More large English cities could soon have their own directly elected mayor like Boris Johnson under new plans to be unveiled by Chancellor George Osborne later today.
Osborne wants to offer English cities greater devolved powers over housing, transport, planning and policing as long as they agree to be governed by a directly elected mayor.
Greater Manchester will be the first city to get a directly elected mayor in return for greater control over its local services under new powers included in the Queen's speech – a statement of the government's plans for the coming year read at the opening of parliament.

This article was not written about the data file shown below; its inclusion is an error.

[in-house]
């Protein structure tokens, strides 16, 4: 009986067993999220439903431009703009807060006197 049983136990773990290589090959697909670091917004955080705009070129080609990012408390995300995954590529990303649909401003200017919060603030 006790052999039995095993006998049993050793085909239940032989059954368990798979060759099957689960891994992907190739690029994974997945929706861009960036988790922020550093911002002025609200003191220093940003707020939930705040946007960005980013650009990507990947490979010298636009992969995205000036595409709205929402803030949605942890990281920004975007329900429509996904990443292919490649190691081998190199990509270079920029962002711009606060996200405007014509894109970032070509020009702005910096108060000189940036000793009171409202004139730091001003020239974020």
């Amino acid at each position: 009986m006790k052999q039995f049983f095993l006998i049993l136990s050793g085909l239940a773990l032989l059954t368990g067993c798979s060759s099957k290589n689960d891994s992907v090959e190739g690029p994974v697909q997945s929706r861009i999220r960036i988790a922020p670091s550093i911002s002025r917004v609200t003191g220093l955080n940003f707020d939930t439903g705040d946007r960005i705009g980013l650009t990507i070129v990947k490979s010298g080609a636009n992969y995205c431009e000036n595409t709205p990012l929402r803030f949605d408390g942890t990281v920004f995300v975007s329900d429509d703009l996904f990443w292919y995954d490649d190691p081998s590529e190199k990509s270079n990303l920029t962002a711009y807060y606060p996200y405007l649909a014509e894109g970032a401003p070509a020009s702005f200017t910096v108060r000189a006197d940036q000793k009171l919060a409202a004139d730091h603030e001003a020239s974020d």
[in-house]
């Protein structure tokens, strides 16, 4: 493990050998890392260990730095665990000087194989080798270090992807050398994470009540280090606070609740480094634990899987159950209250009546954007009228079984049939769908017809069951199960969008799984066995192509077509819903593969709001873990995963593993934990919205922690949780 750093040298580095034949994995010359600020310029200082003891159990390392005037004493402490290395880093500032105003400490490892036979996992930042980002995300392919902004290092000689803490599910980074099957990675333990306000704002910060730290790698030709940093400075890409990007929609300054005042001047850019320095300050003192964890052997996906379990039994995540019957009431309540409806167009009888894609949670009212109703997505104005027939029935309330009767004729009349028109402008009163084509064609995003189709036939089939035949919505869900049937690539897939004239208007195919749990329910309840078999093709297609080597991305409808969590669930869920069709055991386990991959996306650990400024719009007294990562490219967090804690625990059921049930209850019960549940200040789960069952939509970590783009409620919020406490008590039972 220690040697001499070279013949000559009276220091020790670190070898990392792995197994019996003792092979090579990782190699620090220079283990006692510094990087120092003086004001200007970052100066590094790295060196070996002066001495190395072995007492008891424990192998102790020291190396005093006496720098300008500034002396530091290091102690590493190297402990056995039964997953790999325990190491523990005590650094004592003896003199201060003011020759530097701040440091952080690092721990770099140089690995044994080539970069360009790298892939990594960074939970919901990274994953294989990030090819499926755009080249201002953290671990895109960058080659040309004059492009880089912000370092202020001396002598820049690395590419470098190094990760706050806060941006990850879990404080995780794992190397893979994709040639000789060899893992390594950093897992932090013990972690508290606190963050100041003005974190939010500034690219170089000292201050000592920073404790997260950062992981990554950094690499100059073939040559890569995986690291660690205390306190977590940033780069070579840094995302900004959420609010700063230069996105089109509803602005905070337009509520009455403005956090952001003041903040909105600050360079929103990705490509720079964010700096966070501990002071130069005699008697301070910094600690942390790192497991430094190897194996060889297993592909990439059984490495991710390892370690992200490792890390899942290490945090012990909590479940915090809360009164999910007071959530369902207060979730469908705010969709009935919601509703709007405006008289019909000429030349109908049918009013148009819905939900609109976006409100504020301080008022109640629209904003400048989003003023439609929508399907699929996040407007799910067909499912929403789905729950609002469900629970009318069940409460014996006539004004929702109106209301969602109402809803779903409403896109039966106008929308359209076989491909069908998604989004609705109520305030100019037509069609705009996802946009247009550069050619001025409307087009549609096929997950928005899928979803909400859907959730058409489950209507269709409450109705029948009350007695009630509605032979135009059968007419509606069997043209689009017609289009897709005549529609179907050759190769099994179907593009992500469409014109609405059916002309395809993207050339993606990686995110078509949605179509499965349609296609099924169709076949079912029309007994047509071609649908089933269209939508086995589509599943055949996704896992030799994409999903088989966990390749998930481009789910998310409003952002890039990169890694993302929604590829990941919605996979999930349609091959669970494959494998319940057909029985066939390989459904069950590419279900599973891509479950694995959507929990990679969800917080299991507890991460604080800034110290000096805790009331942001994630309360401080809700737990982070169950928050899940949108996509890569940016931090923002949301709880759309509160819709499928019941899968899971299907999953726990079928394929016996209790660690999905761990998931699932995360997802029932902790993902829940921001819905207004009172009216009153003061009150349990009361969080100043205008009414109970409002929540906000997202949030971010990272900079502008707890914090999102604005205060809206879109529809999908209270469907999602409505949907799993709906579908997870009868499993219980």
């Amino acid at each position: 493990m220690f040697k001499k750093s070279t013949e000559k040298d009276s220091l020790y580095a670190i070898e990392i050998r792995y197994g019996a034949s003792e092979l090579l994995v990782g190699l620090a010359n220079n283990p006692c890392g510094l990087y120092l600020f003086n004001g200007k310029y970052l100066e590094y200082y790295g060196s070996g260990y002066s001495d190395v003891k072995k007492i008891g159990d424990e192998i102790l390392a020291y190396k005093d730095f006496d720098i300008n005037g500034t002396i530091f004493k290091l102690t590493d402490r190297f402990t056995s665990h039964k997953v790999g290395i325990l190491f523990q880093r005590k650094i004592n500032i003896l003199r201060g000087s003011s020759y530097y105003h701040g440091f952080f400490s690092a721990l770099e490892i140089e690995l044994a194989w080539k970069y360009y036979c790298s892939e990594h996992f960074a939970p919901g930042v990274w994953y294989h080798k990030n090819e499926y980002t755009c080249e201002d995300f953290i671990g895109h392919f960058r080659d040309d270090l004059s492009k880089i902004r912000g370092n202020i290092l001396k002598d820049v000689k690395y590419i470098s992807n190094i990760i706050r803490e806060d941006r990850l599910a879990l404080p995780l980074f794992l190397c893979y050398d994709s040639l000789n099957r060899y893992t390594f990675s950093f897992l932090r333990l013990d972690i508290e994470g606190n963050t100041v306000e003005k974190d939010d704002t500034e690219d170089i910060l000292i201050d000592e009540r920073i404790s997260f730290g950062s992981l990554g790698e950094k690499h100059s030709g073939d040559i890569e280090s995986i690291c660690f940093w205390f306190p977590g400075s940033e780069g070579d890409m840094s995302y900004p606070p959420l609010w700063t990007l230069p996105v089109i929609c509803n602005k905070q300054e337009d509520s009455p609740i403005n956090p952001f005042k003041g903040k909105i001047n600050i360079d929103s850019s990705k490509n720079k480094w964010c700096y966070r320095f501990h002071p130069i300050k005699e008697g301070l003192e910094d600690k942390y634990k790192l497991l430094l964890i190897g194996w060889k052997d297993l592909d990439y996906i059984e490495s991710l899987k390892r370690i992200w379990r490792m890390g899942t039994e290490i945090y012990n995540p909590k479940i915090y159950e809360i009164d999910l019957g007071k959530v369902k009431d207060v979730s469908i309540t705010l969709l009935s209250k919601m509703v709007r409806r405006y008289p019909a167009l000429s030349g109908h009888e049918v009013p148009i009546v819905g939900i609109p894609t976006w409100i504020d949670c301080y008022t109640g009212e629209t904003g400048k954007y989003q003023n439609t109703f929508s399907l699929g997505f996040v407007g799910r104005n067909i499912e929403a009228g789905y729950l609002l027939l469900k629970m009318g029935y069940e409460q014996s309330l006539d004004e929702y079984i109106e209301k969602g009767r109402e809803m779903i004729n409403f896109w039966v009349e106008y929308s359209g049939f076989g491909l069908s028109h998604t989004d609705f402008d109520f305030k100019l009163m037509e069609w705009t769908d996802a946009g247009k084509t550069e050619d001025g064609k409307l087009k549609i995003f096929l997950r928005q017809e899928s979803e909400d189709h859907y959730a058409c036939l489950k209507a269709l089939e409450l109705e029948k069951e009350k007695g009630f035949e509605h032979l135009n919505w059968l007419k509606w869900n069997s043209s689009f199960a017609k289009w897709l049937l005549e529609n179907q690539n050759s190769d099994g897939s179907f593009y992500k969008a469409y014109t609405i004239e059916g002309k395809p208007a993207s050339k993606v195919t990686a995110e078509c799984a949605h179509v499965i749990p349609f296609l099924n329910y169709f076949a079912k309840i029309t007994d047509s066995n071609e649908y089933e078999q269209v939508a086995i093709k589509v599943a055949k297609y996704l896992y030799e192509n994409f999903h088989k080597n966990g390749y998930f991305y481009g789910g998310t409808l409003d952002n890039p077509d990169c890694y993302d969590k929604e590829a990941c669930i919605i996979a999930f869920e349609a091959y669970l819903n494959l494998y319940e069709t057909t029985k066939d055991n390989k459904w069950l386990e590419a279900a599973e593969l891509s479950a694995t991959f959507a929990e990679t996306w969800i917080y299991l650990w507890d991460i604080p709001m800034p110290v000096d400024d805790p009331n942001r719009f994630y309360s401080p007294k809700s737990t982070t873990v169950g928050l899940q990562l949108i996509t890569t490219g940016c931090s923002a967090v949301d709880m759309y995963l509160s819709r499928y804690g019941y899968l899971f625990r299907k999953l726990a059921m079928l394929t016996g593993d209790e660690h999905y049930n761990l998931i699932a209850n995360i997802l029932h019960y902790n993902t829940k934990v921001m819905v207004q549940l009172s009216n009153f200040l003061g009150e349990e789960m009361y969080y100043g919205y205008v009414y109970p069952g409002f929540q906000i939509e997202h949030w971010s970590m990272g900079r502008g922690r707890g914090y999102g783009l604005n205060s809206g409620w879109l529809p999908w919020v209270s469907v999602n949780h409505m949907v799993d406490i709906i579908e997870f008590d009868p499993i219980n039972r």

Last year council leaders in Manchester agreed to hold the area's first mayoral election, despite the fact people living their voted against having their own mayor about two years ago.
"The old model of trying to run everything in our country from the centre of London is broken. It’s led to an unbalanced economy. It’s made people feel remote from the decisions that affect their lives. It’s not good for our prosperity or our democracy," he will say in his first speech of the new parliament.
"It is time for you to take control of your own affairs."
The chancellor will say he wants to role out the directly-elected mayor model to other cities across England, as this will help rebalance the country's lopsided economy which is currently skewed towards the south.
“My door now is open to any other major city who wants to take this bold step into the future," he will say.
"This is a revolution in the way we govern England."